• It’s not without its critics. The tax abatement program that Yellowstone County and the City of Billings use to incentivize business growth, expansion and recruitment is often viewed as a “free pass” for some businesses, but it is anything but that according to city and county officials.“It’s an incentive to succeed,” described County Commissioner Denis Pitman.
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  • Stockman Asset Management, an independent Registered Investment Advisor (RIA) and a provider of integrated wealth management solutions has changed its name to Stockman Wealth Management. The change was enacted to better describe the company’s “client-first” service philosophy, detailed financial planning services and investment management focus. Stockman Wealth Management offers services in Billings, Helena, Missoula, and Conrad.
    Read More
  • Roughly half of all small business owners say regulations are a “very serious” or “somewhat serious problem,” according to new research made public recently by the National Federation of Independent Business (NFIB).
    Read More
  • Every year, thousands of participants fill the streets of downtown Billings, wearing the current Montana Women’s Run t-shirt. This year, the streets will be filled with walkers and runners wearing the 2017 berry shirt.
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  • The Montana Petroleum Association (MPA) testified in support of a bill recently to require full disclosure of chemicals used in hydraulic fracturing. Last legislative session, MPA opposed a bill requiring full disclosure on the grounds that Board of Oil and Gas Conservation (BOGC) could not adequately protect trade secrets if the bill became law. Montana’s Uniform Trade Secrets Act protects
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  • The opening of new companies has been driving Montana manufacturing since 2010, keeping the rate of growth in manufacturing above the national average ever since the recovery of the Great Recession began in 2010. Montana manufacturing employment grew at 4 - 5 percent annually while the US was posting increases in the 2-3 percent range, according to economist Paul Polzin in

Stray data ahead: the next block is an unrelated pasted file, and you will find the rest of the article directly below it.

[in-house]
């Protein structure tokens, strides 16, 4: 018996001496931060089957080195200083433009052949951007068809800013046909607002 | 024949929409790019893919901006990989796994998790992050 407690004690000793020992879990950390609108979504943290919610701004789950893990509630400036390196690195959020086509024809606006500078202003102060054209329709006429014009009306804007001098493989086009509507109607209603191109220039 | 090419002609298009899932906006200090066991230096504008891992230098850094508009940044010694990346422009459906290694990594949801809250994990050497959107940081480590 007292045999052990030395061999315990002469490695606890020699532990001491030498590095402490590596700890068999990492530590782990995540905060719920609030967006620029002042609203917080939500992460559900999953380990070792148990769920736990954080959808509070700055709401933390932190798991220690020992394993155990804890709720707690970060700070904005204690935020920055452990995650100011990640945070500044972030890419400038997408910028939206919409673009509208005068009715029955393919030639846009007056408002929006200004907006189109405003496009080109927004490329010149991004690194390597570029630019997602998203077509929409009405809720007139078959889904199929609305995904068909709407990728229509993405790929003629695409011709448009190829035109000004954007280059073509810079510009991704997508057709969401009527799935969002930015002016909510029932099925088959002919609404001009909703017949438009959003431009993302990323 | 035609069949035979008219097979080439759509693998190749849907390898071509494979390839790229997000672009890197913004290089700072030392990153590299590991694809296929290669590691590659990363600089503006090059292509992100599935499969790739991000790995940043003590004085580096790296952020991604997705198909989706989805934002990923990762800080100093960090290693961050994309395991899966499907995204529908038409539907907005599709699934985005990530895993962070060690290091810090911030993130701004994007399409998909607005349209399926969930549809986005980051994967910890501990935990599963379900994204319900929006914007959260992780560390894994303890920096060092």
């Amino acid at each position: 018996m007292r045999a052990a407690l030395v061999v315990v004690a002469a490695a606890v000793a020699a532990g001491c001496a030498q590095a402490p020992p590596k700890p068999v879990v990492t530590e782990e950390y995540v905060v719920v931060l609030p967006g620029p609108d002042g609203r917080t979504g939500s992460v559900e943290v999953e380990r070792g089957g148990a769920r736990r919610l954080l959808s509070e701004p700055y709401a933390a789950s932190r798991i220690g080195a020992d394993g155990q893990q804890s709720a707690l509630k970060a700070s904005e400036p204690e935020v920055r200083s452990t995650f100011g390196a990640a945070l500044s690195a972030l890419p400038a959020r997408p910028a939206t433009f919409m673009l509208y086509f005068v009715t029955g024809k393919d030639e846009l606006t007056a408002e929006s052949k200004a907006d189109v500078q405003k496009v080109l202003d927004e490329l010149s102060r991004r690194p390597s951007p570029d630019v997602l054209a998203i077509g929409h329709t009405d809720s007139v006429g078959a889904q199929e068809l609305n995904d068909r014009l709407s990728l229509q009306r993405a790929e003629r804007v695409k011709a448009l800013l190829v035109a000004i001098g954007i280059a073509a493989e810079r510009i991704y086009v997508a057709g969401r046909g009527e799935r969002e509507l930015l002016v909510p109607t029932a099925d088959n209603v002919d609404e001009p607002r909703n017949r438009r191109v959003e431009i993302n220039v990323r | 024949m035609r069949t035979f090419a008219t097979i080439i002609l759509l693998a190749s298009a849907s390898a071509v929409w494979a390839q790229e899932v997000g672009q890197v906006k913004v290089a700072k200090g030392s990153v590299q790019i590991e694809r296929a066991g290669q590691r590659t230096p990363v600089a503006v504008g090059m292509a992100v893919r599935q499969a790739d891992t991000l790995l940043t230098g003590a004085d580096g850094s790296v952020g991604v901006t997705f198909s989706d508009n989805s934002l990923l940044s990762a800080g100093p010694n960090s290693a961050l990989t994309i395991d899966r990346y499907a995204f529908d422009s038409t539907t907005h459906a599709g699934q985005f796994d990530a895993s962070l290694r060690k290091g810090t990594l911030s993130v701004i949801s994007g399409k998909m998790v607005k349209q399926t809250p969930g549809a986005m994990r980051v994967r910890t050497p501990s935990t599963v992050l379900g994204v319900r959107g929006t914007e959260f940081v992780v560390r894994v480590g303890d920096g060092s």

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  • Some days one has to wonder what we are doing to our children.At every turn young people are stymied in pursuing anything which might help them understand the world in which they live, get to know themselves or to build a future.
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  • State lawmakers heard several hours of testimony on a proposal to establish public charter schools in Montana.The House Education Committee held its initial hearing on House Bill 376, sponsored by Democratic Rep. Jonathan Windy Boy of Box Elder.
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  • Just in time to provide fodder in support of increasing Montana’s gas tax, The National Transportation Research Group has released a report called TRIP that concludes that Montana will face an $874 million annual shortfall through 2021 in improving road, highway and bridge conditions, traffic safety and modernizing its transportation system.“While the state will be able to address some needed
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  • The Montana Chamber of Commerce recently reported on what it sees happening during the first half of the Montana State Legislature, and what its experience has been in supporting and opposing various pieces of legislation. It’s a good insight for business people.
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  • Over the years in reporting on business in Montana, and as once more I see the dismal rating of Montana in the SBE study about the kind of environment in which entrepreneurs must function, I am struck at how little difference reality makes in political circles.
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  • For a state that has the highest ratio of entrepreneurs, Montana does not rank well in how it treats those entrepreneurs, and the impacts of those policies are far reaching for every citizen.
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George BushFormer President George W. Bush will be visiting Billings next May.

He will be guest speaker at the Montana Missions Banquet, a fundraiser for Provision International, on May 11 at the MetraPark Expo Center.

Provision International is an organization that is dedicated to feeding, clothing and sheltering the poor of the world. The organization was founded in 2003 by Montana native Dick Larson, a former building inspector for the state.

In 2001, a short-term missions team from Montana traveled into Eastern Europe. The team experienced first hand some life changing encounters, which exposed them to the hardships and realities many people of the world face.

 

Larson, a member of that team, returned to launch Provision International.

The organization gathered donations of medical equipment from hospitals and facilities throughout the United States and shipped it to depressed countries.

Since then Provision International has become a ministry of worldwide outreach providing everything from food and clothing to housing and schools. They have served the needy in countries from Brazil to El Salvador, Kenya to Madedonia, Poland to South Korea and Tanzania to the Ukraine.

Tickets for the evening are $250.

For ticket information go to www.provisioninternational.org

 

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